Maceral point count analysis A total of 110 representative lithotype samples were prepared and polished according to standard procedures to yield 2.54 cm petrographic pellets. Three hundred points were counted (mineral matter free ) using the established maceral classification scheme for bituminous coals (Bustin et al., 1985). Mineral matter was counted separately. RESULTS

Field observations The banded lithotypes predominate in all seams studied. Two types of banded dull and dull coal exist: mineral-rich and a mineral-poor varieties. In most areas, bright coal and fibrous coal are lenticular, which may reflect their origin from individual logs and stems. However, fibrous coal occurring in accumulations of 1 cm or greater is rare. The thickest lens of fibrous coal found is 2.5 cm thick. Banded bright coal often contains abundant thin lenses and laminae of fibrous coal. In the Bullmoose area, banded dull and banded coal are the most common lithotypes in the A1, B and C seams. Banded bright and banded coal are more common in D and E seams. Mudstone partings are rare, thin and lenticular where present in Al, B and E seams, whereas they tend to be thicker and more laterally extensive in C and D seams.

z~

--

.

.

.

.

.

.

-+~

1.S -I-= . . . . . . . . . . . . . .

o

88D

~"

87D 2.s

=t

" D3

i.

B1

.

.

.

.

I=-]

.

.

.

.

---" ~ . ~ ~5_~.~ ' :::::::::::::::::::::::

B2

":

I

B3

~mo!

[]

B3

~ PARTING

SHEARED

......

:

i

D1 D2 1 100 200 3O0 E/~nNG (METRES)

..s7o

0 SEAM SECTION LOCATIONS

DULL

L ~ BANDED COAL

LEGEND

~oo ~oo EASTING (METRES)

BRIGHT

0L

f*

~300;

B SEAM SECTION LOCATIONS 8m ....

~4oo ~

Fig. 8. (a) Section correlation for Bullmoose B seam. Datum for correlation is the floor of the seam. (b) Section correlation of Bull moosc D seam. Location for seam base problematic in some locations. D a t u m for correlation is the base of a banded bright layer occurring across the section line, near the top of the seam. Inset maps show relative section locations.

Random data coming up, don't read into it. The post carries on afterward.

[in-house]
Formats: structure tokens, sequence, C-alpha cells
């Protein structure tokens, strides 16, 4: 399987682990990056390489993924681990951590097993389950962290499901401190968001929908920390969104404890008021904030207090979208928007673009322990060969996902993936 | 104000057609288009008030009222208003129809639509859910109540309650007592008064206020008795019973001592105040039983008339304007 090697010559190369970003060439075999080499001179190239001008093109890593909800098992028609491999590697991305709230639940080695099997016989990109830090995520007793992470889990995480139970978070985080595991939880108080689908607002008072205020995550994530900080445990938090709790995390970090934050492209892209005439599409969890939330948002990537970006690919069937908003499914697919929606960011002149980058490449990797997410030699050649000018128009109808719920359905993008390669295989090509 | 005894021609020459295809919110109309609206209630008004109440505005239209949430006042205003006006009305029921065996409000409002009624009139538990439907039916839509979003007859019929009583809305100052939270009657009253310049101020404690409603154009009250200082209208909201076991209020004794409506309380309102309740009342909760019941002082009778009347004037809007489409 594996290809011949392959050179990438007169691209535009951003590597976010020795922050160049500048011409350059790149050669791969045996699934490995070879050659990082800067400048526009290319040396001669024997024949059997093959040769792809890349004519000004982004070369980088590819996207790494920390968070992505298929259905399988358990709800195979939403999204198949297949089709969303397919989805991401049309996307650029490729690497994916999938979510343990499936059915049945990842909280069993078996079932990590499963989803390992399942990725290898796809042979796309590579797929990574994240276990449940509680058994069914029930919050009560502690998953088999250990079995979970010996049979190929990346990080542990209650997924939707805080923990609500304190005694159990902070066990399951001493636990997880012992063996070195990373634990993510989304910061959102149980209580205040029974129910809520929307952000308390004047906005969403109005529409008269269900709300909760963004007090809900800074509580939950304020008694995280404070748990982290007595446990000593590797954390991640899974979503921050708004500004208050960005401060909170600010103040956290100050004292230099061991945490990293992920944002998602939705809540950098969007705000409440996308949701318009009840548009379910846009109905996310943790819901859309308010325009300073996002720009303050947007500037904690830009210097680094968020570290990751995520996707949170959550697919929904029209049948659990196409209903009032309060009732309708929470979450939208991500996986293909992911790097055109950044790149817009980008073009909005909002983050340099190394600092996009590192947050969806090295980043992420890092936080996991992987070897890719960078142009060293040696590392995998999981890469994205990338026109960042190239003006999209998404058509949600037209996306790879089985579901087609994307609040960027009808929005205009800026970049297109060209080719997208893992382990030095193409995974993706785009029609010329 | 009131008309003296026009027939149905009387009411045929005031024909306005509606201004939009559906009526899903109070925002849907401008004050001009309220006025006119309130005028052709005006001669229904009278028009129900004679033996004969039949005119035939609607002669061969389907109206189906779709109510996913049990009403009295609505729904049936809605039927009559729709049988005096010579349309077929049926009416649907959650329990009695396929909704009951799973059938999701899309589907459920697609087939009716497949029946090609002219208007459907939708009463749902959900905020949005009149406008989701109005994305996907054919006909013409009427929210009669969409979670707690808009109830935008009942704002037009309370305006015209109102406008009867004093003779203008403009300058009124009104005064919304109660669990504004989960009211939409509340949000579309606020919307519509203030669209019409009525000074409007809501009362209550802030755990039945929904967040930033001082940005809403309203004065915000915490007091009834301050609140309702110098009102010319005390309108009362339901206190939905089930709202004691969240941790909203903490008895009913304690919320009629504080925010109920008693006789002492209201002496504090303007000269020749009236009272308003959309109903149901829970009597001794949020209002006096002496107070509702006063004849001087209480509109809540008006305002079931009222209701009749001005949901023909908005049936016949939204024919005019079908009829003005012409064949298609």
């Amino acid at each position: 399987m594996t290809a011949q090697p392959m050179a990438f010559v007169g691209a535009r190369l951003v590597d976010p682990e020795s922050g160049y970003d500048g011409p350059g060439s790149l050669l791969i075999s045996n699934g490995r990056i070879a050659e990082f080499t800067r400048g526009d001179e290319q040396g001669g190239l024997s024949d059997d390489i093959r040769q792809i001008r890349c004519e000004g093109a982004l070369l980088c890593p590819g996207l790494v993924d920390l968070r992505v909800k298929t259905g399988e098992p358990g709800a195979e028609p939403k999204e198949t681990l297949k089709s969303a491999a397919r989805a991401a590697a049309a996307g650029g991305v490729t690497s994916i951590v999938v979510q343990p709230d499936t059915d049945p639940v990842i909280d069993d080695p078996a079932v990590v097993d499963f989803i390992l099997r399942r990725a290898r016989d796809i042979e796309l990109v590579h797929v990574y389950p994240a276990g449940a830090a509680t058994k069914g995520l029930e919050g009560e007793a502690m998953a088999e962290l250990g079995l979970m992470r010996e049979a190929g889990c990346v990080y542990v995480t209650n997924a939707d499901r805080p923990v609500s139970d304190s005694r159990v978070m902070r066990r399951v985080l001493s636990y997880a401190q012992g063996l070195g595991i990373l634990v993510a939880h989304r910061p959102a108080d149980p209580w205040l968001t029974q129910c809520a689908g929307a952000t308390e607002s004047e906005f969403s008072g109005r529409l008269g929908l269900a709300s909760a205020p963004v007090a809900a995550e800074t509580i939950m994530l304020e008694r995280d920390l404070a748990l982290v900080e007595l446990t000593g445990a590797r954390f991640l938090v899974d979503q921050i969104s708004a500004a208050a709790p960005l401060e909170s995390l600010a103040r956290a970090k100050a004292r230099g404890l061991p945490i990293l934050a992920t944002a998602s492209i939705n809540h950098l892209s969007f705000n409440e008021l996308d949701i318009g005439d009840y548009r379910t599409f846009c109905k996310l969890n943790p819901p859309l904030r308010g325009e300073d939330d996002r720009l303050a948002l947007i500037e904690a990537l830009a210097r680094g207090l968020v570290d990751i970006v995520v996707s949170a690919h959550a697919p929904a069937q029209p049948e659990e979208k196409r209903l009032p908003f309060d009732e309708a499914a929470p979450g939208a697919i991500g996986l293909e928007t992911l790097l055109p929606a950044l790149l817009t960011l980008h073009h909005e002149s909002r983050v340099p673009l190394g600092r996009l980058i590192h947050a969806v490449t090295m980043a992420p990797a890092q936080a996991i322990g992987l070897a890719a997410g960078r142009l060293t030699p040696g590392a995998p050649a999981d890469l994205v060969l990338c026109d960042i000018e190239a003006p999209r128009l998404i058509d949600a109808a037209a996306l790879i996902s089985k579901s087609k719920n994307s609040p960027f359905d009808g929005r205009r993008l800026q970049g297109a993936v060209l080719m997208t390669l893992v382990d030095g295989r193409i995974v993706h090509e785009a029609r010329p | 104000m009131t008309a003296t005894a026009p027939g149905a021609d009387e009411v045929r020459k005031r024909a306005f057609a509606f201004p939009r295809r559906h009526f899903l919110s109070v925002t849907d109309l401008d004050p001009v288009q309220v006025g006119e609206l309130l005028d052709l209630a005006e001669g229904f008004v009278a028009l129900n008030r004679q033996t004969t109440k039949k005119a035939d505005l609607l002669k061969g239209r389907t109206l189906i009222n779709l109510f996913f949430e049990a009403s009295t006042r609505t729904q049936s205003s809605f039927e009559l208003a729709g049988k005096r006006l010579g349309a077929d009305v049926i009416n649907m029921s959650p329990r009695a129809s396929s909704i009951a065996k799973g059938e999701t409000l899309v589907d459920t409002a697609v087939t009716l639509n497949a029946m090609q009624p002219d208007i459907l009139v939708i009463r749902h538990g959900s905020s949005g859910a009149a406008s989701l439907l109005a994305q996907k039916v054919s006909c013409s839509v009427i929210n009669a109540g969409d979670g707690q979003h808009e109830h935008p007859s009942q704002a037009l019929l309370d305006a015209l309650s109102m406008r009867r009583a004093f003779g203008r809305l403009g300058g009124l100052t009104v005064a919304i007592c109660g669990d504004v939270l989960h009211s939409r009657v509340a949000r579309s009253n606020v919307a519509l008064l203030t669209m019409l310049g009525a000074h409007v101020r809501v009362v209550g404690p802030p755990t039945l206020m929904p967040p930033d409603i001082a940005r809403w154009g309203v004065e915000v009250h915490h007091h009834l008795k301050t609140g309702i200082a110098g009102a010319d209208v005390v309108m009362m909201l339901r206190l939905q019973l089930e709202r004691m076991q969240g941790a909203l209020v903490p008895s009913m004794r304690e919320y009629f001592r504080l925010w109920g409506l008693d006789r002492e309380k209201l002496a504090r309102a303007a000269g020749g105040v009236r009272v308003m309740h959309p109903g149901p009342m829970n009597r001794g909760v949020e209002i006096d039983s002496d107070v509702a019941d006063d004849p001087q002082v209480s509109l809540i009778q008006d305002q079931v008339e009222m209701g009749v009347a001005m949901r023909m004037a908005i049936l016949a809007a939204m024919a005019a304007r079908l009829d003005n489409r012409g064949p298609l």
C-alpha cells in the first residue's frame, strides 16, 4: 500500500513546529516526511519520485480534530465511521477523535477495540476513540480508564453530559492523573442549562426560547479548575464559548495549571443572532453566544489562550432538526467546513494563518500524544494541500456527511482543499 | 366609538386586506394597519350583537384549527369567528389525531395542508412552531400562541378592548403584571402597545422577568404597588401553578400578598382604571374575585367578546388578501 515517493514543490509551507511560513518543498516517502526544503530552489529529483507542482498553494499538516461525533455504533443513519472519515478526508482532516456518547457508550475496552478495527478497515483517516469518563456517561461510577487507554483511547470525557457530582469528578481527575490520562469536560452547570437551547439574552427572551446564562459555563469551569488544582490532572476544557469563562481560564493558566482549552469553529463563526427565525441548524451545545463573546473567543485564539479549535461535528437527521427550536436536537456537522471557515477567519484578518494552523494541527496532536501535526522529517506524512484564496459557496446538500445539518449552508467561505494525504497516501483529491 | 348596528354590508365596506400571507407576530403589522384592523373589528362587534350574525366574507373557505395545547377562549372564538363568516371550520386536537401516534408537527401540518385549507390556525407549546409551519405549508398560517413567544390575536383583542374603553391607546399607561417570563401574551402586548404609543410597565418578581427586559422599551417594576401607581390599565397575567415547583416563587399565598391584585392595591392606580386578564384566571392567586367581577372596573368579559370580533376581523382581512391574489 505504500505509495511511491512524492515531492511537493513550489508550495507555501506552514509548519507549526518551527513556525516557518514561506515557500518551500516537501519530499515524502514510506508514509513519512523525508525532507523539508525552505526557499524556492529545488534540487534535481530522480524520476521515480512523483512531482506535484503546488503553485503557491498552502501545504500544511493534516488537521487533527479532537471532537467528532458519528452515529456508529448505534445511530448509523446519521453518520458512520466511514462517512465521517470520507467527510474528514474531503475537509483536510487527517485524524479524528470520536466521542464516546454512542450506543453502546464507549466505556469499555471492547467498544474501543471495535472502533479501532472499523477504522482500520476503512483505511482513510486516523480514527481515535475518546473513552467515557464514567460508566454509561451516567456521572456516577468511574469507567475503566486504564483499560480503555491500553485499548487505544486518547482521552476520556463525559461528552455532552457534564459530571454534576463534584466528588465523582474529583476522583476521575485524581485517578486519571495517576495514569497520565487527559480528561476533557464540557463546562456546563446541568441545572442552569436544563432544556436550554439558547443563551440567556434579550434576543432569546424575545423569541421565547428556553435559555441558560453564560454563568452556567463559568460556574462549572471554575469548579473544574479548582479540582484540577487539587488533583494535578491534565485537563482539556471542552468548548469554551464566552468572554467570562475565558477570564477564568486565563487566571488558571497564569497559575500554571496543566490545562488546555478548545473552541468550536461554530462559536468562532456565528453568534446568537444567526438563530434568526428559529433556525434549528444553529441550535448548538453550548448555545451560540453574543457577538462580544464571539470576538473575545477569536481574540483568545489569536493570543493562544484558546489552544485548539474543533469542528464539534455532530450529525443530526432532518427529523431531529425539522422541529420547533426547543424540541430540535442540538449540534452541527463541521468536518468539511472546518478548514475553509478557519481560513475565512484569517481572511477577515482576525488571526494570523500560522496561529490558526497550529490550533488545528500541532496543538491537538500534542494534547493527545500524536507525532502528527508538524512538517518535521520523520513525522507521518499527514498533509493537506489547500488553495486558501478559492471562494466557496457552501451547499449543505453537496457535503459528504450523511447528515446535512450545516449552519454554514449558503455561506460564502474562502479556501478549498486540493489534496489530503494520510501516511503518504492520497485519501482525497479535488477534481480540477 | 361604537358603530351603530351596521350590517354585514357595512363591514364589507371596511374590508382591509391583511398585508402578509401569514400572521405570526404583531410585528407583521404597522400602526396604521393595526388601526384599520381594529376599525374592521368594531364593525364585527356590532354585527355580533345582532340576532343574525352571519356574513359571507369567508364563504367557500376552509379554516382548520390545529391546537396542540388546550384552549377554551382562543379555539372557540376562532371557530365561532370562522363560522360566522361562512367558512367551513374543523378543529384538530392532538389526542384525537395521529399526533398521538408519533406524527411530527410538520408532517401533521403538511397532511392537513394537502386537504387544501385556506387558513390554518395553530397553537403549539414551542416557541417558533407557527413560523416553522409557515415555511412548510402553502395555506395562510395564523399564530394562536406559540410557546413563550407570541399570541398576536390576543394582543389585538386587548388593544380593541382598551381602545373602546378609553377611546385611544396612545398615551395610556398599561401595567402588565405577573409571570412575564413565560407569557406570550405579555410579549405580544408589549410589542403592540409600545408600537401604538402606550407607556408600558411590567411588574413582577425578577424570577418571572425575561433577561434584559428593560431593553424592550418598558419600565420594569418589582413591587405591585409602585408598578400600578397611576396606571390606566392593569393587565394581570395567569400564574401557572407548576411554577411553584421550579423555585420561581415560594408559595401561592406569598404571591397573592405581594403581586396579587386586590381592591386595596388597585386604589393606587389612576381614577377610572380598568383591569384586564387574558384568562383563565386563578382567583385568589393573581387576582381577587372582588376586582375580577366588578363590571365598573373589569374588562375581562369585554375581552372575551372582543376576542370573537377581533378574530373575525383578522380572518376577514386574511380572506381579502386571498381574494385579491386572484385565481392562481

ifi

(b)

:

0

..--

~_~.o

3.0

4.0

87B 5,0

#, zo E

~

g

.=

(a)

t'-

t'~ -+ >

t~

t>

5z

99

LITHOTYPE COMPOSITION AND VARIATION

=

:= . . . . .

I I

-"

~=

i

280

l~J~

26o-

~::

2~- •

::

...... :

:' l//

I

LEGEND

I I

Coal

~

~Dull" ~

~

Du,,

I'~

~,..,..Partlng

Mlneral

220- "- I:

VIII

i

180 -

o)

IX

.......................... ' : ," :::::: : : ~ ~



]

.

iJ_

X

.'-.

160

=

,

VII

2 [

0I1:

120 O z

~
D 80 I

iv

~. . . . . . . . . . . . .

60::1 Ill

40

~

20

- ~ •

0

I :::

:: L ~ 5 = . . . . .

0

II

:

i . . . . . . . . . . . . . . . . . . . . . . . . . . . I. . . . .

i .......

20 40 60 80 100 STRUCTURED INERTINITE (%)

Fig. 9. Lithotype profile and variation in percentage of structured inertinite (semifusinite + fusinite) of ShikanoD seam. Roman numeralsare zones explained in the text.

Section description and correlation Cross sections of the Bullmoose B and D seams are illustrated in Fig. 8. The two seams differ in lithotype composition and stratigraphy, reflecting differences in depositional conditions within their original wetland environments. Within the B seam (Fig. 8a), banded dull coal is the only lithotype which can be consistently correlated; other lithotypes are more restricted in areal distribution. In all of the sections examined the basal part of the seam is sheared, although the thickness of the sheared interval varies. Within sections 87B, B2 and B 1 there is a general increase in the percentage of the duller lithotypes from the base to the top of the seam. The trend is not as well developed in B3. There is also a decrease in the duller coal lithotypes from north to south, and from east to west. No significant mudstone interbeds are present.